Latkes and Cranberry relish

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Green beans, brussels sprouts, and stuffing

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Round 1: My plateIMG_4539

An unfortunate light fixture (seriously, one step to the right would have solved this problem) but over all a cute pic of my and my short friends

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I realize I have NEVER BEFORE posted a pic with the host fam. That’s because this is the first one I’ve taken.

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Dessert (tastier than it looks)

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4) This movie happened with my class, designing communication campaigns. The process of making it was much too embarrassing for those involved to write about here, but we had a good time. I did next to nothing but am still really proud of how it came out. I’m the featured disembodied hand writing at the end. Wait. I actually can’t post it here until it’s on YouTube. Check in next week for the updated version!

While we were not working on the project, we played a lot of games with this whiteboard, including one where you stand against it and the two others write speech bubbles. Then you make a face having never read the bubbles. Then you take a picture. This one is incredibly me. (besides the incorrect grammar)

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5) Uhhh… I bought a bunch of souvenirs after a trip to the fabric store for my mama turned into a trip to the fabric store for me. That’s right, my mom sent me into a fabric store and expected me not to fall in love with yarn and beautiful, beautiful fabric. Not likely. Unfortunately, out of my relatively small reader-base, and there is an even smaller gifting-base. Stuff is pricey pricey pricey here, and I still need to finance another month!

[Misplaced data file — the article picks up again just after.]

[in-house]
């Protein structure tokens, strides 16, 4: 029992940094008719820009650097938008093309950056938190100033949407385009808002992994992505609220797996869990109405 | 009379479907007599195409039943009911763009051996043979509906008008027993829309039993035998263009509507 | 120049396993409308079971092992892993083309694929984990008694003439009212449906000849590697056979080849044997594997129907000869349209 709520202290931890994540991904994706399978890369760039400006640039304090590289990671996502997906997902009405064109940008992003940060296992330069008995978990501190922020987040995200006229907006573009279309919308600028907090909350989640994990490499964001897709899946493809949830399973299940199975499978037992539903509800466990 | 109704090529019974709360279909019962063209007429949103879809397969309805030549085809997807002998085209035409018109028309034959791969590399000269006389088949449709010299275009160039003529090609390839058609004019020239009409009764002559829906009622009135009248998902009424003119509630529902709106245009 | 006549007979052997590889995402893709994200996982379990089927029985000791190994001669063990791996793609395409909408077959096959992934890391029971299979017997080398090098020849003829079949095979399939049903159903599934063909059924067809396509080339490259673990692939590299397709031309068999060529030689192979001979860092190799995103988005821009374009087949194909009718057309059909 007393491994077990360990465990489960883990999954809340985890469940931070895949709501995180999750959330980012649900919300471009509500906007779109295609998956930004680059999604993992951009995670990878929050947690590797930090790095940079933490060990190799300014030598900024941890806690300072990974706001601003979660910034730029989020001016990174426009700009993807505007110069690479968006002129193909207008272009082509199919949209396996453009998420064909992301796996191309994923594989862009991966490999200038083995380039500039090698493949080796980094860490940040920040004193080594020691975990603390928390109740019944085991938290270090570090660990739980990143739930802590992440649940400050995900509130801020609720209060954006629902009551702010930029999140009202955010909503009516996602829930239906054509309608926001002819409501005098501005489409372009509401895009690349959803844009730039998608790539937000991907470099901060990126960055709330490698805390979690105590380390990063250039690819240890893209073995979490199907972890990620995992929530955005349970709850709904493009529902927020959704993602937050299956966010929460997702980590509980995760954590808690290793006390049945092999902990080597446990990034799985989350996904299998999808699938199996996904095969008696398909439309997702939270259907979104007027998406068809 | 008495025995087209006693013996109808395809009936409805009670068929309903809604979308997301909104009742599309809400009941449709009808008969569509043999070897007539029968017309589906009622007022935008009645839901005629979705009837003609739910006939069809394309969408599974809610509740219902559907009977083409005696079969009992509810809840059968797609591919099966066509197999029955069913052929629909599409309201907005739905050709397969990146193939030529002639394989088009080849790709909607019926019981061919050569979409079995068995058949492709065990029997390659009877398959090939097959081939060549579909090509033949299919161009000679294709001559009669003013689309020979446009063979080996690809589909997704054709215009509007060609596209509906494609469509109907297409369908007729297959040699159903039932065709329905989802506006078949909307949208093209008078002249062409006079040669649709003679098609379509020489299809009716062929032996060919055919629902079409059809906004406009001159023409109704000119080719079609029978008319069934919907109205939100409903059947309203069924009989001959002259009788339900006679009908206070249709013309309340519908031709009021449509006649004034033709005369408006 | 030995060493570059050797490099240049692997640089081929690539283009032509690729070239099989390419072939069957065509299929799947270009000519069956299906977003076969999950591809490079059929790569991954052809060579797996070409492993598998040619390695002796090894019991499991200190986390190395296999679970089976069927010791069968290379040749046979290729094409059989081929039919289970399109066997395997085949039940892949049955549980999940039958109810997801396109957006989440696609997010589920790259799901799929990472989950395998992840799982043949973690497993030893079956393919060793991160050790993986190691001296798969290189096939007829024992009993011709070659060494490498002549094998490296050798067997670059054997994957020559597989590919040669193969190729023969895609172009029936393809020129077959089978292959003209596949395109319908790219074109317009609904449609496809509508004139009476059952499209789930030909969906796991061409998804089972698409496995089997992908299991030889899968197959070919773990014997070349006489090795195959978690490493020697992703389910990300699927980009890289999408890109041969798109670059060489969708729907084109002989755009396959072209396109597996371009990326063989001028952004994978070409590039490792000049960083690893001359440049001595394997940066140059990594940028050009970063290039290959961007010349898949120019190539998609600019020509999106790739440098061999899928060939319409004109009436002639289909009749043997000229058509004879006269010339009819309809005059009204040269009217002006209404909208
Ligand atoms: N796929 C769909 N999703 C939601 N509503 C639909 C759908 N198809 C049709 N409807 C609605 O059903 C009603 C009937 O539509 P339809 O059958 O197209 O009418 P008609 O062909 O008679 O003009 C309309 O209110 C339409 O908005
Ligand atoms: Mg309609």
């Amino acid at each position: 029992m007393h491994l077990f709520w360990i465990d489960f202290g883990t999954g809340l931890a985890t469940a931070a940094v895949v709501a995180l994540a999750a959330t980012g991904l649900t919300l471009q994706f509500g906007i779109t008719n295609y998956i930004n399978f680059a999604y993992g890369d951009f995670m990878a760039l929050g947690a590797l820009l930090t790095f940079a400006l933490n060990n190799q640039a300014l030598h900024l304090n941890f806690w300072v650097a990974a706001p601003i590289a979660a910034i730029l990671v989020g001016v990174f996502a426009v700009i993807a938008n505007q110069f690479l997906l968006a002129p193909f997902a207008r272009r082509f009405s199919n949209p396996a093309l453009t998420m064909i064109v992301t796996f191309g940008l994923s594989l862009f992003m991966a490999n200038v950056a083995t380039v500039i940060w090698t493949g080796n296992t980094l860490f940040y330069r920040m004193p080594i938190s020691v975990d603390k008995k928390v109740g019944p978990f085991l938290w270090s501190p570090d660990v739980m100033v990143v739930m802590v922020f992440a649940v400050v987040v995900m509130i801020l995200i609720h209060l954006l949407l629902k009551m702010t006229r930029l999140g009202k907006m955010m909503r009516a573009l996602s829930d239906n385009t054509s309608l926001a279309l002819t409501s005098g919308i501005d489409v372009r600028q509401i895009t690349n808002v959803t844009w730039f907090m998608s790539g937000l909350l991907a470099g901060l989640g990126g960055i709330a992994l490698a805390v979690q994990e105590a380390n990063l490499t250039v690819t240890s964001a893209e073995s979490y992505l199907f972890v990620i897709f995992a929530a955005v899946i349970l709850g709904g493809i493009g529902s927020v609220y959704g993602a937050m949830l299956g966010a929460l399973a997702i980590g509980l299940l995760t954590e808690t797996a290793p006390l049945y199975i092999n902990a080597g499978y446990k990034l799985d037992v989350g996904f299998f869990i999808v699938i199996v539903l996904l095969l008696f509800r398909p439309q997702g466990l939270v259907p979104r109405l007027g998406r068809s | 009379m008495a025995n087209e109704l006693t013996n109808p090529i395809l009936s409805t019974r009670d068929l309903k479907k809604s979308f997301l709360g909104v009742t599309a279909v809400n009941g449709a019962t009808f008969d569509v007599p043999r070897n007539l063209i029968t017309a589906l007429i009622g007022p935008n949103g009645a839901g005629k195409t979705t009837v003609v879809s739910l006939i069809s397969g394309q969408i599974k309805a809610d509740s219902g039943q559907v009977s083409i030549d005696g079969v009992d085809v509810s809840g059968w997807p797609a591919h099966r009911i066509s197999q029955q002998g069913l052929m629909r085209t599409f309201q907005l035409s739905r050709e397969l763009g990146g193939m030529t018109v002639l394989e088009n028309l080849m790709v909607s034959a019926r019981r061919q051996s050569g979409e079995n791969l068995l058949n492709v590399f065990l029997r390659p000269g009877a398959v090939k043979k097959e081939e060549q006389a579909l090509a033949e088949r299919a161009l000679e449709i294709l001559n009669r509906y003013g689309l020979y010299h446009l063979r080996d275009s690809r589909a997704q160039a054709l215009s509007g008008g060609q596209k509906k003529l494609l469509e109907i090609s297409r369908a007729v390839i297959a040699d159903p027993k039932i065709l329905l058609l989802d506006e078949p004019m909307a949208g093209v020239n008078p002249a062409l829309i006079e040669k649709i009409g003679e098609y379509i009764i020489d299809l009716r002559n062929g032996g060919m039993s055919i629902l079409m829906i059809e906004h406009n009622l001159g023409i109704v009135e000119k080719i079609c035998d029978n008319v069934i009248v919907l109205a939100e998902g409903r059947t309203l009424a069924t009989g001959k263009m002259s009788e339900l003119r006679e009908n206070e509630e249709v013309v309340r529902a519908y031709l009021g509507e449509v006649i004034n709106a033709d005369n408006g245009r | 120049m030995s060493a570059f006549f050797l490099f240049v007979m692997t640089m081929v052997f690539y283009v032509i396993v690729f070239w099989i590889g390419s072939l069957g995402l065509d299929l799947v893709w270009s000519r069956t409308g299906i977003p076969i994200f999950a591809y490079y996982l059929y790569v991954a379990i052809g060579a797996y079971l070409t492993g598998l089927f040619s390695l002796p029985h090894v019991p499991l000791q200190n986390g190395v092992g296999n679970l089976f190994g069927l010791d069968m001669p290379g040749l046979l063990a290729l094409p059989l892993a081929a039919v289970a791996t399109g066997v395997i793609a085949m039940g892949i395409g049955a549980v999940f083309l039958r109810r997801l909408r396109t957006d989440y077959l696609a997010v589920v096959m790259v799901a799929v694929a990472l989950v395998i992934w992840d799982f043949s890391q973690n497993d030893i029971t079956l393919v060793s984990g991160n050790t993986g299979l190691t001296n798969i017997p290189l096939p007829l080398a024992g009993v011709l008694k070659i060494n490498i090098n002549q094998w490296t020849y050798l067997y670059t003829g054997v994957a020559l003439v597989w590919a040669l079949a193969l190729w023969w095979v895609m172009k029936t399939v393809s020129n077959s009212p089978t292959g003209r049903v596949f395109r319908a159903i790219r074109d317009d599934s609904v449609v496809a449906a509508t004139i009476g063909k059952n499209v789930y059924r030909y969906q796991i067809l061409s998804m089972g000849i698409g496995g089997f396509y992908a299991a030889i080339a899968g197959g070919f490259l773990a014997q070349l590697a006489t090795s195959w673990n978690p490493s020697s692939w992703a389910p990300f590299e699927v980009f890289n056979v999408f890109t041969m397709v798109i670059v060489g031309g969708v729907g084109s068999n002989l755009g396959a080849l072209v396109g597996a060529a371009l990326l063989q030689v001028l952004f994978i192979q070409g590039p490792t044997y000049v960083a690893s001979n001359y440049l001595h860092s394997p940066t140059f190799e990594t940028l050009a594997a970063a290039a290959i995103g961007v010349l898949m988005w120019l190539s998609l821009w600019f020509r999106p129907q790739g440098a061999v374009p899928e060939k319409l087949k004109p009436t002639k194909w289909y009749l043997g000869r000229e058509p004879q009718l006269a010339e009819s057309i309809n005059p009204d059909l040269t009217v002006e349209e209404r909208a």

6) Speaking of which, my ticker on the right tells me my time left in Europe is no longer at months, we’re at days!! It would actually make more sense to do weeks next, but whatever. On December 15th, I’m headed to Berlin for 5 days, then on the 20th, I’ll go west to Dortmund for Christmas, to spend with former host-sisters Lara and Lena, and their parents, as well as a teacher my mom hosted, Friederike! I’m really excited for that part of the trip. Then I’ll go on the 27th to my FINAL DESTINATION: PARIS and spend New Year’s there, hopefully living it up by myself, with my friend Nancy from DIS, and with new buddies from the hostel (just speculating). At the very least I’ll see the Louvre and walk by the Seine (swooning as we speak). Then home on January 2nd– Paris to London, London to Boston, Boston to Grafton. This trip is what’s keeping me going right now through an emotional finals season, the horrors of packing (haven’t happened yet), and a lot of homesickness. As much as I have love love loved seeing things and experiencing and living it up, there are few things I look forward to more than hugging my parents, seeing my cats, and baking cookies.

This post feels like it needs this:

Love, Eleanor

P.S. I wrote this post in about 20 minutes. If that’s not something to be proud of, I don’t know what is.